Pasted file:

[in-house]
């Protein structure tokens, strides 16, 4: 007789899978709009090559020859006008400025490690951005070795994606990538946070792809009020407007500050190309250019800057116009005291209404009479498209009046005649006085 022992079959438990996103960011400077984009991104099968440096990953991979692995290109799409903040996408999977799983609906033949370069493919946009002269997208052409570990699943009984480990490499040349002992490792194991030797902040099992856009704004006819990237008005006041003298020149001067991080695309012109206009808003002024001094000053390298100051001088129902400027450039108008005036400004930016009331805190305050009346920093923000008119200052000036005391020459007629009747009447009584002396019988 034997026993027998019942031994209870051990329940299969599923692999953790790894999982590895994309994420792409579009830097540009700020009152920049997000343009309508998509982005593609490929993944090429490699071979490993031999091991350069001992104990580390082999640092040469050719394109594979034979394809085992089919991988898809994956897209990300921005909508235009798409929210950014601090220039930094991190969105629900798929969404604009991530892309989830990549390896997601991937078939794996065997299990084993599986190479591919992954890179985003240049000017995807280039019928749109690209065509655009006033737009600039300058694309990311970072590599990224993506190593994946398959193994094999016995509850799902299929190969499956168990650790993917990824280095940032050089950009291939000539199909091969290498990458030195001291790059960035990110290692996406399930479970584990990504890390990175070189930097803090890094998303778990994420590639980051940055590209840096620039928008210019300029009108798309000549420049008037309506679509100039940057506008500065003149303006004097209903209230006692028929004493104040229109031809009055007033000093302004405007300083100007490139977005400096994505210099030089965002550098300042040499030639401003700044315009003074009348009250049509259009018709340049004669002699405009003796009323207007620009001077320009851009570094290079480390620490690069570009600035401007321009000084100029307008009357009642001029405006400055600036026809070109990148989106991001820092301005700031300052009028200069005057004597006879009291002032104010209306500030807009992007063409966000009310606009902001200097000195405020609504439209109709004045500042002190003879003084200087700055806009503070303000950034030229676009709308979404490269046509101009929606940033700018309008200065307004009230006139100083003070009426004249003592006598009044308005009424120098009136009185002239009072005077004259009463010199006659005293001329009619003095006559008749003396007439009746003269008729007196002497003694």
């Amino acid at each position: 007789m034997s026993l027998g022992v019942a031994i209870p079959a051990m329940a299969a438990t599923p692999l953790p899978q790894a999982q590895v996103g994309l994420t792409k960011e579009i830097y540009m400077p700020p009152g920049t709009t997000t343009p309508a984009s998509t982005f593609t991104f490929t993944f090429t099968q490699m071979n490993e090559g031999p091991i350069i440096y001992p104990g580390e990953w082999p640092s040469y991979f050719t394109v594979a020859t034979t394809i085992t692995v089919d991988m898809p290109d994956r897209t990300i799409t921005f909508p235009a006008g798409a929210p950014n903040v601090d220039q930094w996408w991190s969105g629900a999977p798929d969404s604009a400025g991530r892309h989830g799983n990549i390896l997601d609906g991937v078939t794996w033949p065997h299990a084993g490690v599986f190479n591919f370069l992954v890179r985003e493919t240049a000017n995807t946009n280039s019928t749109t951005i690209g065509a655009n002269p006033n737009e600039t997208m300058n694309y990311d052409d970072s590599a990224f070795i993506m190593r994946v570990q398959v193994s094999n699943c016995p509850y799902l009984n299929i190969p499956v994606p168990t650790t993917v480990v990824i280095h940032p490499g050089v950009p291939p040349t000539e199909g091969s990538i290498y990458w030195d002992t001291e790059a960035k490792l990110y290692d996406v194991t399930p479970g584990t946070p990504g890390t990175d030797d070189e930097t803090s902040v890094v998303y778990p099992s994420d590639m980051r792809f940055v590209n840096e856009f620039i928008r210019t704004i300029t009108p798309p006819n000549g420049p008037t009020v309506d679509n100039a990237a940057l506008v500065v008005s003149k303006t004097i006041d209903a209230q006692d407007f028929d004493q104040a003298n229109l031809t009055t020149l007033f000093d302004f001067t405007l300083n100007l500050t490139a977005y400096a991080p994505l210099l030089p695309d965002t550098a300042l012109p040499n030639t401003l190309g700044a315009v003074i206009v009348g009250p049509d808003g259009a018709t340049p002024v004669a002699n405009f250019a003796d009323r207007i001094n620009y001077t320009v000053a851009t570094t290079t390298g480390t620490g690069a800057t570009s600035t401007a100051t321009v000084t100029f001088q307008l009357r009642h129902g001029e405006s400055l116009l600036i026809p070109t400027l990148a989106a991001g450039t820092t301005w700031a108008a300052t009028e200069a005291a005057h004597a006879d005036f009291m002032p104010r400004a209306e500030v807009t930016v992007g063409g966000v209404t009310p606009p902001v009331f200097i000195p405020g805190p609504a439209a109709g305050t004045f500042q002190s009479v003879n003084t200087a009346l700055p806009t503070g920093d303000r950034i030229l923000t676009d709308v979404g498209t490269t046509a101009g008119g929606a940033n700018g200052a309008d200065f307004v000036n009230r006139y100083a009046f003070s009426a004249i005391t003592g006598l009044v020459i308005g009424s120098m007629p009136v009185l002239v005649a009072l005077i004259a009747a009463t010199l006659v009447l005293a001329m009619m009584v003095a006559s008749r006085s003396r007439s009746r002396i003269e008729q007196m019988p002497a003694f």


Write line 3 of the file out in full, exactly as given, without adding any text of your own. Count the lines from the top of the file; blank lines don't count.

């Amino acid at each position: 007789m034997s026993l027998g022992v019942a031994i209870p079959a051990m329940a299969a438990t599923p692999l953790p899978q790894a999982q590895v996103g994309l994420t792409k960011e579009i830097y540009m400077p700020p009152g920049t709009t997000t343009p309508a984009s998509t982005f593609t991104f490929t993944f090429t099968q490699m071979n490993e090559g031999p091991i350069i440096y001992p104990g580390e990953w082999p640092s040469y991979f050719t394109v594979a020859t034979t394809i085992t692995v089919d991988m898809p290109d994956r897209t990300i799409t921005f909508p235009a006008g798409a929210p950014n903040v601090d220039q930094w996408w991190s969105g629900a999977p798929d969404s604009a400025g991530r892309h989830g799983n990549i390896l997601d609906g991937v078939t794996w033949p065997h299990a084993g490690v599986f190479n591919f370069l992954v890179r985003e493919t240049a000017n995807t946009n280039s019928t749109t951005i690209g065509a655009n002269p006033n737009e600039t997208m300058n694309y990311d052409d970072s590599a990224f070795i993506m190593r994946v570990q398959v193994s094999n699943c016995p509850y799902l009984n299929i190969p499956v994606p168990t650790t993917v480990v990824i280095h940032p490499g050089v950009p291939p040349t000539e199909g091969s990538i290498y990458w030195d002992t001291e790059a960035k490792l990110y290692d996406v194991t399930p479970g584990t946070p990504g890390t990175d030797d070189e930097t803090s902040v890094v998303y778990p099992s994420d590639m980051r792809f940055v590209n840096e856009f620039i928008r210019t704004i300029t009108p798309p006819n000549g420049p008037t009020v309506d679509n100039a990237a940057l506008v500065v008005s003149k303006t004097i006041d209903a209230q006692d407007f028929d004493q104040a003298n229109l031809t009055t020149l007033f000093d302004f001067t405007l300083n100007l500050t490139a977005y400096a991080p994505l210099l030089p695309d965002t550098a300042l012109p040499n030639t401003l190309g700044a315009v003074i206009v009348g009250p049509d808003g259009a018709t340049p002024v004669a002699n405009f250019a003796d009323r207007i001094n620009y001077t320009v000053a851009t570094t290079t390298g480390t620490g690069a800057t570009s600035t401007a100051t321009v000084t100029f001088q307008l009357r009642h129902g001029e405006s400055l116009l600036i026809p070109t400027l990148a989106a991001g450039t820092t301005w700031a108008a300052t009028e200069a005291a005057h004597a006879d005036f009291m002032p104010r400004a209306e500030v807009t930016v992007g063409g966000v209404t009310p606009p902001v009331f200097i000195p405020g805190p609504a439209a109709g305050t004045f500042q002190s009479v003879n003084t200087a009346l700055p806009t503070g920093d303000r950034i030229l923000t676009d709308v979404g498209t490269t046509a101009g008119g929606a940033n700018g200052a309008d200065f307004v000036n009230r006139y100083a009046f003070s009426a004249i005391t003592g006598l009044v020459i308005g009424s120098m007629p009136v009185l002239v005649a009072l005077i004259a009747a009463t010199l006659v009447l005293a001329m009619m009584v003095a006559s008749r006085s003396r007439s009746r002396i003269e008729q007196m019988p002497a003694f």